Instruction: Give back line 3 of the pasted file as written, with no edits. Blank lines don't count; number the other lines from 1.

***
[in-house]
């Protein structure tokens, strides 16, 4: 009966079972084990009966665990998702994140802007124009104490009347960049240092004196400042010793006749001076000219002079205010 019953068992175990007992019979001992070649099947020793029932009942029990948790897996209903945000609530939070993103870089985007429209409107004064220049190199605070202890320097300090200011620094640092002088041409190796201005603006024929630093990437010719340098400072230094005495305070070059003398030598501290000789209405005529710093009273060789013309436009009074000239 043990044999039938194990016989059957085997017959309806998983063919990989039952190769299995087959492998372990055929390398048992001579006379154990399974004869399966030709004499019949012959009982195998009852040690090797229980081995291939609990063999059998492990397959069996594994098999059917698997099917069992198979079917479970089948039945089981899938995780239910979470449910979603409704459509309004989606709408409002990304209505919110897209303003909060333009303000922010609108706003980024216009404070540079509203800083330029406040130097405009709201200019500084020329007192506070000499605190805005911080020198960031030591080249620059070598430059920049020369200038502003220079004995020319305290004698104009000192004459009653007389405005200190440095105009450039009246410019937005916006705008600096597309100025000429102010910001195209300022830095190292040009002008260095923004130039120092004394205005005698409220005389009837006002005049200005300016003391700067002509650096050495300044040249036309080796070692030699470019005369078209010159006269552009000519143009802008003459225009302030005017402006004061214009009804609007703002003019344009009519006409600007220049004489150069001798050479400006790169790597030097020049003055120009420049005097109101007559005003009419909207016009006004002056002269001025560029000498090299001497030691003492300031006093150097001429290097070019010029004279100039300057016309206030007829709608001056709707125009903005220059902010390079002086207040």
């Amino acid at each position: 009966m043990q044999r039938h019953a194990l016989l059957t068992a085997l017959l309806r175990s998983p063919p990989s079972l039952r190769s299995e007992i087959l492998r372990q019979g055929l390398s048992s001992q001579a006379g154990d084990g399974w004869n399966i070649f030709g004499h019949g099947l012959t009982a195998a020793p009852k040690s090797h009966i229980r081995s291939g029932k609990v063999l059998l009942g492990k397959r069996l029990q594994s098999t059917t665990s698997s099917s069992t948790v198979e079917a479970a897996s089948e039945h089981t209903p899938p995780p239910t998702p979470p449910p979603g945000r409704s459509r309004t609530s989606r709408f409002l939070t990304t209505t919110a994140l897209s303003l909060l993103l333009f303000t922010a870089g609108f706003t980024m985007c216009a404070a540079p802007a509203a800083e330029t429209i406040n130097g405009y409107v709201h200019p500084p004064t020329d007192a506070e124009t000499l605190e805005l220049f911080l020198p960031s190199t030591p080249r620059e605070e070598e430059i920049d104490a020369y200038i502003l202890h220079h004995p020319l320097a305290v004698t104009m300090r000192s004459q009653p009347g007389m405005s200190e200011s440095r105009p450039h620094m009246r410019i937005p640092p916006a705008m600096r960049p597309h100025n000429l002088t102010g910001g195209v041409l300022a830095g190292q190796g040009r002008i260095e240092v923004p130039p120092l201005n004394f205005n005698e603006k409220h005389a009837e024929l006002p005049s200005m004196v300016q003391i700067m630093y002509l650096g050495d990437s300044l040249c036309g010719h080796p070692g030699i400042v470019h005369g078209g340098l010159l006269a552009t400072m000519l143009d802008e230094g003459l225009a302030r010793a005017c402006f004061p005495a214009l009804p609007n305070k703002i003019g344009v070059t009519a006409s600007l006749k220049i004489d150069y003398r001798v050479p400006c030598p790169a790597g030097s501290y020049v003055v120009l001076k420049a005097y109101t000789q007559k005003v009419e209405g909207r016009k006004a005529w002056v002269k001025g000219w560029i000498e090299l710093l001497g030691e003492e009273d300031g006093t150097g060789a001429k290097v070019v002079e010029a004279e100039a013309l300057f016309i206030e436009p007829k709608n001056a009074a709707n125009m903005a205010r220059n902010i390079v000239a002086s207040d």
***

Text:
């Amino acid at each position: 009966m043990q044999r039938h019953a194990l016989l059957t068992a085997l017959l309806r175990s998983p063919p990989s079972l039952r190769s299995e007992i087959l492998r372990q019979g055929l390398s048992s001992q001579a006379g154990d084990g399974w004869n399966i070649f030709g004499h019949g099947l012959t009982a195998a020793p009852k040690s090797h009966i229980r081995s291939g029932k609990v063999l059998l009942g492990k397959r069996l029990q594994s098999t059917t665990s698997s099917s069992t948790v198979e079917a479970a897996s089948e039945h089981t209903p899938p995780p239910t998702p979470p449910p979603g945000r409704s459509r309004t609530s989606r709408f409002l939070t990304t209505t919110a994140l897209s303003l909060l993103l333009f303000t922010a870089g609108f706003t980024m985007c216009a404070a540079p802007a509203a800083e330029t429209i406040n130097g405009y409107v709201h200019p500084p004064t020329d007192a506070e124009t000499l605190e805005l220049f911080l020198p960031s190199t030591p080249r620059e605070e070598e430059i920049d104490a020369y200038i502003l202890h220079h004995p020319l320097a305290v004698t104009m300090r000192s004459q009653p009347g007389m405005s200190e200011s440095r105009p450039h620094m009246r410019i937005p640092p916006a705008m600096r960049p597309h100025n000429l002088t102010g910001g195209v041409l300022a830095g190292q190796g040009r002008i260095e240092v923004p130039p120092l201005n004394f205005n005698e603006k409220h005389a009837e024929l006002p005049s200005m004196v300016q003391i700067m630093y002509l650096g050495d990437s300044l040249c036309g010719h080796p070692g030699i400042v470019h005369g078209g340098l010159l006269a552009t400072m000519l143009d802008e230094g003459l225009a302030r010793a005017c402006f004061p005495a214009l009804p609007n305070k703002i003019g344009v070059t009519a006409s600007l006749k220049i004489d150069y003398r001798v050479p400006c030598p790169a790597g030097s501290y020049v003055v120009l001076k420049a005097y109101t000789q007559k005003v009419e209405g909207r016009k006004a005529w002056v002269k001025g000219w560029i000498e090299l710093l001497g030691e003492e009273d300031g006093t150097g060789a001429k290097v070019v002079e010029a004279e100039a013309l300057f016309i206030e436009p007829k709608n001056a009074a709707n125009m903005a205010r220059n902010i390079v000239a002086s207040d």